Thus we unloaded everything that was needed in a Theatre of War. Troops landed here and a succession of vehicles could always be seen going on and off the harbour. Ambulances carrying the wounded came directly to Hospital ships to take them back to England - as also were Prisoners of War. The harbour was a wonderful and effective construction and managed to ensure a continuous supply of all that was necessary. We had the odd German plane endeavouring to get through but the actual fighting moved on.
There were 12 hour shifts at the `Mulbery` plus guard duties at our bivouac camp. The main worry initially were German snipers. l remember always being worried in case l was shot by a sniper with my trousers down when going to the toilet in a wood or similar!
The storm on June 19th was a frightening experience but although the `Mulberry` was damaged we were soon back to work.
Eventually the ‘Mulberry Harbour` outlived its usefulness and in October my unit commenced to move across France, finally °
arriving in Belgium where we used the ports of Ostend, Antwerp and Bruges for the same purpose.
In mid April 1945 my unit was sent back to England where we prepared to move to the Far East for the invasion of Malaya. Quite a journey -the Bay of Biscay was rough, the Mediterranean beautiful, the Suez Canal interesting, the lndian Ocean very rough and life on board restful if boring.
Arriving in Bombay was a new experience, the weather hot and humid and the so-called tropical kit issued was a sight to behold. My shirts were about three sizes too large; the shorts of pre-1914 vintage with legs that turned up for the day and down for the night! All of us had different looking items of Khaki and none of it fitting. We looked an absolute shambles rather than a fighting unit of the British Army.
On June 6th, 1945 we boarded a troop ship and some 34 days later arrived in Bombay where we were again mobilised for an invasion. We left on a merchant ship to be landed at Port Dickson as part of Operation Zipper. Our journey would take us through then Straits of Malacca. This is only a few miles wide and at the time both sides were held by the Japanese. We were convinced that we would not survive.
However, the Atom Bombs were dropped and Japan surrendered. Thus we ended up being used to guard Prisoners of War and eventually to operate the docks at Singapore.
After a few months, life became very bearable but we were whisked off to Java to deal with the trouble there and eventually hand the area over to the Dutch. Back to Singapore and a few months later the ambition of every serviceman - going home and demobilisation with life with our families.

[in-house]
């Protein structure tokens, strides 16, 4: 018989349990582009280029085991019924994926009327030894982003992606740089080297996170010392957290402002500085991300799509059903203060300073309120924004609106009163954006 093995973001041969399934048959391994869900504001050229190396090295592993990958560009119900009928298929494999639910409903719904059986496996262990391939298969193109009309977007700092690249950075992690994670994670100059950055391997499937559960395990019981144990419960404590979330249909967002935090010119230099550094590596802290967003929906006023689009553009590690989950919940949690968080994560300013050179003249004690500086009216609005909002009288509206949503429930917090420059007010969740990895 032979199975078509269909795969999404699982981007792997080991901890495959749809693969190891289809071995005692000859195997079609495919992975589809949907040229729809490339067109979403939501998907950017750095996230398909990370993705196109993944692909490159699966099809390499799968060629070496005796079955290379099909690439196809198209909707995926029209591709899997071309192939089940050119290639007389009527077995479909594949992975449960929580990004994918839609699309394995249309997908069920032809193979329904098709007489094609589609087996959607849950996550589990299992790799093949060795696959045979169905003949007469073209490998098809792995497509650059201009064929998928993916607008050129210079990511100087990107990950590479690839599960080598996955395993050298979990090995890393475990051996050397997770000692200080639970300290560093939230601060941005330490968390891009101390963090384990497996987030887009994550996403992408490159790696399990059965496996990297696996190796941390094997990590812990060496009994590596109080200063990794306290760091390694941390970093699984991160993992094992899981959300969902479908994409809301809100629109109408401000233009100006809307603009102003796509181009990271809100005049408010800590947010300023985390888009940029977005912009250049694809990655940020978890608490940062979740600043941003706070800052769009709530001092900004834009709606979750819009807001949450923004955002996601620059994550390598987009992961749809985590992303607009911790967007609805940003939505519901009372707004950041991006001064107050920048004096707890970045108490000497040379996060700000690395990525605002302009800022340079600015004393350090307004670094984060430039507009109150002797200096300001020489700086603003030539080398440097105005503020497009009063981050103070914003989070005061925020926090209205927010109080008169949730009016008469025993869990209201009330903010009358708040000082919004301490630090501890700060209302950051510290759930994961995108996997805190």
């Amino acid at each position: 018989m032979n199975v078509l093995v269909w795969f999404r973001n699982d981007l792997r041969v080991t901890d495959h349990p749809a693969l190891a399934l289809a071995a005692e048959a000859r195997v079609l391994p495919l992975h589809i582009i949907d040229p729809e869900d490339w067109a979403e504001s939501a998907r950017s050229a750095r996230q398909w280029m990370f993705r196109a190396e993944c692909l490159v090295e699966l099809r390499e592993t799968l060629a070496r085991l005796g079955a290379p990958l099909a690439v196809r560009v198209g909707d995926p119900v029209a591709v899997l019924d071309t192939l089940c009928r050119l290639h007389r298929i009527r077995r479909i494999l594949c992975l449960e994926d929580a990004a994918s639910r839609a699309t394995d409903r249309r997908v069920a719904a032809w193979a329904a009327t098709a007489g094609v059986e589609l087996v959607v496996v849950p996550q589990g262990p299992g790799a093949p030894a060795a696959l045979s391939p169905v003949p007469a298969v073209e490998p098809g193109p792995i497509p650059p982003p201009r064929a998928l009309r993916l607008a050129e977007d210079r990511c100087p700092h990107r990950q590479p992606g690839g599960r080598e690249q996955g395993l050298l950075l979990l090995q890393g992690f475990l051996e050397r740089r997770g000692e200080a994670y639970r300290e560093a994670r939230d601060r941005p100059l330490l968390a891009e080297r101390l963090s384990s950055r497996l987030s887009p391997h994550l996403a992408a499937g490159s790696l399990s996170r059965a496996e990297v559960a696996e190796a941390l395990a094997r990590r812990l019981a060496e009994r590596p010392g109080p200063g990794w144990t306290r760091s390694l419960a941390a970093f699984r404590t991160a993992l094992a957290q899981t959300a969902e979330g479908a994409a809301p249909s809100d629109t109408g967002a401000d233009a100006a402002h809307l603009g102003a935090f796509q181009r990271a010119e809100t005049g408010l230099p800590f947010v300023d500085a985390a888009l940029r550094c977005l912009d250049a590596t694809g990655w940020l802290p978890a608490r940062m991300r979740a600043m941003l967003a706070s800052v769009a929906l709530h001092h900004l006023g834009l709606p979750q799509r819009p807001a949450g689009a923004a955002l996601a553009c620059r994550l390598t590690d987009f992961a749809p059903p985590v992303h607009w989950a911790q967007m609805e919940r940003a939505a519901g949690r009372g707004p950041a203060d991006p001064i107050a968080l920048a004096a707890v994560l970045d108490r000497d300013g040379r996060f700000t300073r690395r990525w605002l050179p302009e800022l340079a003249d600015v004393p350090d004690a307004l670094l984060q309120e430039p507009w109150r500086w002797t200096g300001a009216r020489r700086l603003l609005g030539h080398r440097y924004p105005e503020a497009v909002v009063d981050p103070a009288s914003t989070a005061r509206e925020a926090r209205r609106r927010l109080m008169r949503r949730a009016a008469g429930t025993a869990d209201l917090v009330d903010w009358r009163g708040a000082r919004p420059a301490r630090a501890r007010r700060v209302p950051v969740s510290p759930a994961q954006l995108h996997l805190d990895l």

We eventually arrived at Southampton, disembarked and assumed it was straight home. But no! The first thing was to go through customs where some of us were searched. l had to pay seventeen shillings duty on a couple of pairs of nylon stockings! The Customs Ofhcer was very apologetic but still insisted on the payment, this despite the please of being away for over four years. Not having the money meant borrowing from a friend!
Thus the welcome homel From there to lnkerman Barracks in Aldershot for `demob`, transported in good old ‘three tonners`. The journey should have been around sixty minutes, the Polish drivers did it in half that time. l kept on thinking that l had made it thus far and it was all now going to end here and now!
We were given a suit, hat, shoes and raincoat, final pay and a travel warrant. We did have to return the kit we were in. Thus my service finished on July 4th, 1948 - but I remained on the Reserve.
l had been away for almost five years, had been to many countries, seen sights that were wonderful and others so horrific that one should never experience and last for the whole of life. l had made many friends, lost many friends, experienced comradeship that cannot be explained and remains with you forever, determination in the hope that future generations will not lose their youth the way we did and that all the sacrifices made by so many will not be in vain.
l had left home nothing more than a school boy but returned a very experienced grown man, having lost many friends and comrades.